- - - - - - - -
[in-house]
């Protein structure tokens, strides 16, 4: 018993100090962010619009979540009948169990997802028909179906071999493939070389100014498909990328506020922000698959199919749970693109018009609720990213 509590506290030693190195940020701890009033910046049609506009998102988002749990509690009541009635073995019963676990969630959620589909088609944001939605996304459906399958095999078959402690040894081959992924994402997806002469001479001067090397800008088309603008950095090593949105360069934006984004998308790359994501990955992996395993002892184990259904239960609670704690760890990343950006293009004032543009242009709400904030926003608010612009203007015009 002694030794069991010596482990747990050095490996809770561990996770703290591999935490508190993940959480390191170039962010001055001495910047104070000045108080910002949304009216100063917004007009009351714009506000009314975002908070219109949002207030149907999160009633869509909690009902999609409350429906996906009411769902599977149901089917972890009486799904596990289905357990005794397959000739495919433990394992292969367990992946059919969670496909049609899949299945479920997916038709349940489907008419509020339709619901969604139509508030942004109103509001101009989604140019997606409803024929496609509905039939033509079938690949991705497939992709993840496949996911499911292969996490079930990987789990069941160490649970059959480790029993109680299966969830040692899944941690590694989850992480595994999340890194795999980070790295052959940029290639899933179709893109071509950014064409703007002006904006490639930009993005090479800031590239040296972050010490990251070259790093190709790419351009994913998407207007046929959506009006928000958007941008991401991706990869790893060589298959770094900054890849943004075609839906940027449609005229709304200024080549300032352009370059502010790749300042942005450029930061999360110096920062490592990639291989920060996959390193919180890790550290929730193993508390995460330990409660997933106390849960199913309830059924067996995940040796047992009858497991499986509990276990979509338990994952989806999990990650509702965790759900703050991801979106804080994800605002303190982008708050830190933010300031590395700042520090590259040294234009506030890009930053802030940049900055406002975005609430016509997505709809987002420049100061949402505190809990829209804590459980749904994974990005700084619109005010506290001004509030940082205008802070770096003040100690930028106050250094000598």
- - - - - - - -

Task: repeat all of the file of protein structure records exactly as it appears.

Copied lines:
[in-house]
């Protein structure tokens, strides 16, 4: 018993100090962010619009979540009948169990997802028909179906071999493939070389100014498909990328506020922000698959199919749970693109018009609720990213 509590506290030693190195940020701890009033910046049609506009998102988002749990509690009541009635073995019963676990969630959620589909088609944001939605996304459906399958095999078959402690040894081959992924994402997806002469001479001067090397800008088309603008950095090593949105360069934006984004998308790359994501990955992996395993002892184990259904239960609670704690760890990343950006293009004032543009242009709400904030926003608010612009203007015009 002694030794069991010596482990747990050095490996809770561990996770703290591999935490508190993940959480390191170039962010001055001495910047104070000045108080910002949304009216100063917004007009009351714009506000009314975002908070219109949002207030149907999160009633869509909690009902999609409350429906996906009411769902599977149901089917972890009486799904596990289905357990005794397959000739495919433990394992292969367990992946059919969670496909049609899949299945479920997916038709349940489907008419509020339709619901969604139509508030942004109103509001101009989604140019997606409803024929496609509905039939033509079938690949991705497939992709993840496949996911499911292969996490079930990987789990069941160490649970059959480790029993109680299966969830040692899944941690590694989850992480595994999340890194795999980070790295052959940029290639899933179709893109071509950014064409703007002006904006490639930009993005090479800031590239040296972050010490990251070259790093190709790419351009994913998407207007046929959506009006928000958007941008991401991706990869790893060589298959770094900054890849943004075609839906940027449609005229709304200024080549300032352009370059502010790749300042942005450029930061999360110096920062490592990639291989920060996959390193919180890790550290929730193993508390995460330990409660997933106390849960199913309830059924067996995940040796047992009858497991499986509990276990979509338990994952989806999990990650509702965790759900703050991801979106804080994800605002303190982008708050830190933010300031590395700042520090590259040294234009506030890009930053802030940049900055406002975005609430016509997505709809987002420049100061949402505190809990829209804590459980749904994974990005700084619109005010506290001004509030940082205008802070770096003040100690930028106050250094000598």